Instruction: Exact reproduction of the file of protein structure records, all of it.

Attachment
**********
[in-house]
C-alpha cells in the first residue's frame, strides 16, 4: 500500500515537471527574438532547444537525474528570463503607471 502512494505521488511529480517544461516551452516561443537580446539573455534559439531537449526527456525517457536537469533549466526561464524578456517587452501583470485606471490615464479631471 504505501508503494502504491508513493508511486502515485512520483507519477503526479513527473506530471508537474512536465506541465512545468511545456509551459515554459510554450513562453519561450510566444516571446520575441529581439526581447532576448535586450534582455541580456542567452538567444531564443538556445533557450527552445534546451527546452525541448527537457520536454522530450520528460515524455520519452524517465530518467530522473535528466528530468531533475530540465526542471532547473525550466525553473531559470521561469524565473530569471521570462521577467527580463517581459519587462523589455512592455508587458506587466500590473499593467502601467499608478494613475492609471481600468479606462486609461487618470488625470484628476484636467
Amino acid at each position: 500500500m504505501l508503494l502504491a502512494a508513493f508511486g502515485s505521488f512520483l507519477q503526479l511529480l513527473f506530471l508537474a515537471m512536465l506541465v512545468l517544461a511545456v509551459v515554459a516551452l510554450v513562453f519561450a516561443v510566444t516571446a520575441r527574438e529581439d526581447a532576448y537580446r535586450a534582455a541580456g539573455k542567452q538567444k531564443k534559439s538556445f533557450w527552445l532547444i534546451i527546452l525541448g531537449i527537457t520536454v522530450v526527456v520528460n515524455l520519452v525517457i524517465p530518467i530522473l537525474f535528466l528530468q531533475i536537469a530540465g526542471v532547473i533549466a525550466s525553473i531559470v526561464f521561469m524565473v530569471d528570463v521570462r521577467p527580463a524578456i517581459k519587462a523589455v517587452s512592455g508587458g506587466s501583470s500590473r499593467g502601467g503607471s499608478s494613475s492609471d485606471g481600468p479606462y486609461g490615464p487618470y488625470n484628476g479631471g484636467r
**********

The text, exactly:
[in-house]
C-alpha cells in the first residue's frame, strides 16, 4: 500500500515537471527574438532547444537525474528570463503607471 502512494505521488511529480517544461516551452516561443537580446539573455534559439531537449526527456525517457536537469533549466526561464524578456517587452501583470485606471490615464479631471 504505501508503494502504491508513493508511486502515485512520483507519477503526479513527473506530471508537474512536465506541465512545468511545456509551459515554459510554450513562453519561450510566444516571446520575441529581439526581447532576448535586450534582455541580456542567452538567444531564443538556445533557450527552445534546451527546452525541448527537457520536454522530450520528460515524455520519452524517465530518467530522473535528466528530468531533475530540465526542471532547473525550466525553473531559470521561469524565473530569471521570462521577467527580463517581459519587462523589455512592455508587458506587466500590473499593467502601467499608478494613475492609471481600468479606462486609461487618470488625470484628476484636467
Amino acid at each position: 500500500m504505501l508503494l502504491a502512494a508513493f508511486g502515485s505521488f512520483l507519477q503526479l511529480l513527473f506530471l508537474a515537471m512536465l506541465v512545468l517544461a511545456v509551459v515554459a516551452l510554450v513562453f519561450a516561443v510566444t516571446a520575441r527574438e529581439d526581447a532576448y537580446r535586450a534582455a541580456g539573455k542567452q538567444k531564443k534559439s538556445f533557450w527552445l532547444i534546451i527546452l525541448g531537449i527537457t520536454v522530450v526527456v520528460n515524455l520519452v525517457i524517465p530518467i530522473l537525474f535528466l528530468q531533475i536537469a530540465g526542471v532547473i533549466a525550466s525553473i531559470v526561464f521561469m524565473v530569471d528570463v521570462r521577467p527580463a524578456i517581459k519587462a523589455v517587452s512592455g508587458g506587466s501583470s500590473r499593467g502601467g503607471s499608478s494613475s492609471d485606471g481600468p479606462y486609461g490615464p487618470y488625470n484628476g479631471g484636467r